When you do remote work, you don’t have the same natural constructs in place that mentally prepare you for the work day. There is no lunch room where co-workers are, no fridge to squeeze your lunch into, no smell of coffee wafting out of the kitchen, no colleagues hanging out by your desk to gab with. When you go into a workplace, the very act of traveling there and entering the building puts you in work mode. You adjust your behavior, however so slightly. You probably don’t swear as often, are wearing clean clothes, and have brushed your hair. Whether you realize it or not, these things are really important to set the stage for your work day – they condition you into work mode. As a remote worker you need to be conscious of this deficit and be diligent about finding your own work routines. Over the next few weeks, we will dig into several of the things our mobile developers do to be productive. These are tips that even non-remote workers can benefits from!
Rise and Shine
Some of our remote workers are able to get up and go straight to work while others require a routine just as they would if they were leaving the house. It can be healthier to have a morning routine rather than just waking up and going straight to work. It helps separate your home life from your work life. Don’t ask your brain to immediately switch from asleep to working with no wake-up allowed. At Metova we’d rather our mobile developers work when they can do their best work. Many people are not at their peak the moment they wake up and can take an hour or two to be at their prime. A lot of our app developers choose to exercise in the morning before starting work for this very reason: it helps them feel more alert than if they immediately started working.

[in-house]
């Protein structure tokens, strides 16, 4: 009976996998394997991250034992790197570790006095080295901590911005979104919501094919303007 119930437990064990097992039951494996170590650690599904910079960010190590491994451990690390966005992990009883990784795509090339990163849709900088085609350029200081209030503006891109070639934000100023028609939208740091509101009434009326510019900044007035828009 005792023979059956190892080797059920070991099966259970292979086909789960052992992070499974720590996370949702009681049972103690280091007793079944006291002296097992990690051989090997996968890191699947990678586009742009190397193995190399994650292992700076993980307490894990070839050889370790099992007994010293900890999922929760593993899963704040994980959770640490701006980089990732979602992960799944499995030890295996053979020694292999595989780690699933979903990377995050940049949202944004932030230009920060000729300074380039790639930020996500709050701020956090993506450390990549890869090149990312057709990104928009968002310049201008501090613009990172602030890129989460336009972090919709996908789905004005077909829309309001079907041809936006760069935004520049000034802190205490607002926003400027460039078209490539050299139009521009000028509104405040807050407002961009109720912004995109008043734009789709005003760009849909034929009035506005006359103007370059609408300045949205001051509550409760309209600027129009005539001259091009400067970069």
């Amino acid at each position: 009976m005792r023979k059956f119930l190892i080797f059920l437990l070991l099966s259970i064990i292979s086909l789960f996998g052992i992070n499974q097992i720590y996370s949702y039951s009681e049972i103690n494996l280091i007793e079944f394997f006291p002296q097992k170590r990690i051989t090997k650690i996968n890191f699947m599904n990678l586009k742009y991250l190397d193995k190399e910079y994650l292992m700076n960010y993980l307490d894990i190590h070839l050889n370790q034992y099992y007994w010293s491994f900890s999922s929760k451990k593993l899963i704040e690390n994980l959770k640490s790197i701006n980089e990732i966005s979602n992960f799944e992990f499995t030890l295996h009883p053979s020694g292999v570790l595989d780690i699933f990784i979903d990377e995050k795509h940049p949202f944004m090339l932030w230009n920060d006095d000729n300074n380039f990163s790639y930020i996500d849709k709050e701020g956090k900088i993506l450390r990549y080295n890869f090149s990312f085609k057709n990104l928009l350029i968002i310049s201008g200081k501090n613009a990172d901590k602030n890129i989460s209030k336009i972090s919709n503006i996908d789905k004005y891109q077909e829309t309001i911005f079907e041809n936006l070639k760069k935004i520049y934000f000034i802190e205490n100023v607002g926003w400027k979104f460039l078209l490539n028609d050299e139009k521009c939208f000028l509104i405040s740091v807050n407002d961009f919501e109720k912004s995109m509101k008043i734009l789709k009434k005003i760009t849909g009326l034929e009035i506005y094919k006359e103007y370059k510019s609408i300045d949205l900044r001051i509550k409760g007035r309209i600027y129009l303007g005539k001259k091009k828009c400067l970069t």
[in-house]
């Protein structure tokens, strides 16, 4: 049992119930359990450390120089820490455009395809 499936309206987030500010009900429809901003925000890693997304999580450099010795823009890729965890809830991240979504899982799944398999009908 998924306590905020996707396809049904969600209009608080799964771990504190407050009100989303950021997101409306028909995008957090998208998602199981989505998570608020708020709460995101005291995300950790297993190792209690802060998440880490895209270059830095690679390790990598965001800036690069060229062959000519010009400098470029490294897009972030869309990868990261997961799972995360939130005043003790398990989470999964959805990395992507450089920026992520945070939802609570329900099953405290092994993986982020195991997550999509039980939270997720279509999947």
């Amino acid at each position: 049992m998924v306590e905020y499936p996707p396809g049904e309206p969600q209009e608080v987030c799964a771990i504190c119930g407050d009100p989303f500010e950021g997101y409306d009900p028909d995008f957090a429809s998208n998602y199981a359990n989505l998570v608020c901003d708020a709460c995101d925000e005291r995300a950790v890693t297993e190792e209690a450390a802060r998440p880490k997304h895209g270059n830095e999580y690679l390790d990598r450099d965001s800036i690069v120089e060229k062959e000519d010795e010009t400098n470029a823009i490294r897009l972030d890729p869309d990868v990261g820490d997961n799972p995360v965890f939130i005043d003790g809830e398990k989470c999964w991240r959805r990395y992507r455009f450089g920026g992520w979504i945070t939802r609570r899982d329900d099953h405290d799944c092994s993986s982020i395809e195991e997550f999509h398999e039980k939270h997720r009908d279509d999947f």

Now that you’re awake and it is time to start work, what do you do? What does a start work routine look like for remote work? Our computers and offices may be used for non-work purposes when they are a part of our home. You need to develop a routine that is exclusive to working or rarely done outside of work. An example of this sort of routine would be making a coffee/tea before getting started. Another would be opening your work email immediately upon sitting down and addressing all your emails before doing any other work. Maybe you should spend the first part of the morning catching up on breaking news in your industry. Whatever it is that works for you, stick to it and do it every time. Unless there is a client emergency there is no good reason to skip your routine. Skipping can have a lot of negative consequences. Our mobile developers reported being less productive, scattered, and generally had a hard/bad day on days that they skipped their work routines.
Music Makes a Difference
Small things will make a big difference in helping separate work mode from personal mode. If you like to listen to music for fun, you might find it is helpful to listen to a different kind of music that is unique to when you work. Try listening to talk radio in the background to simulate the noise of office chatter. Some of our app developers recommend using a noise generator to listen to traffic, rain, or birds chirping. Most people find that music is best when it doesn’t contain lyrics. If it does, they prefer songs that they know so their mind isn’t spending unnecessary power trying to pick out words. If your work day involves several different types of tasks, you may find that listening to music for only one type can put you in a particularly highly focused state.
Try out different routines. When you find what works, stick with it! Next time we’ll discuss location conditioning: where you work is just as important as how you get ready to work.
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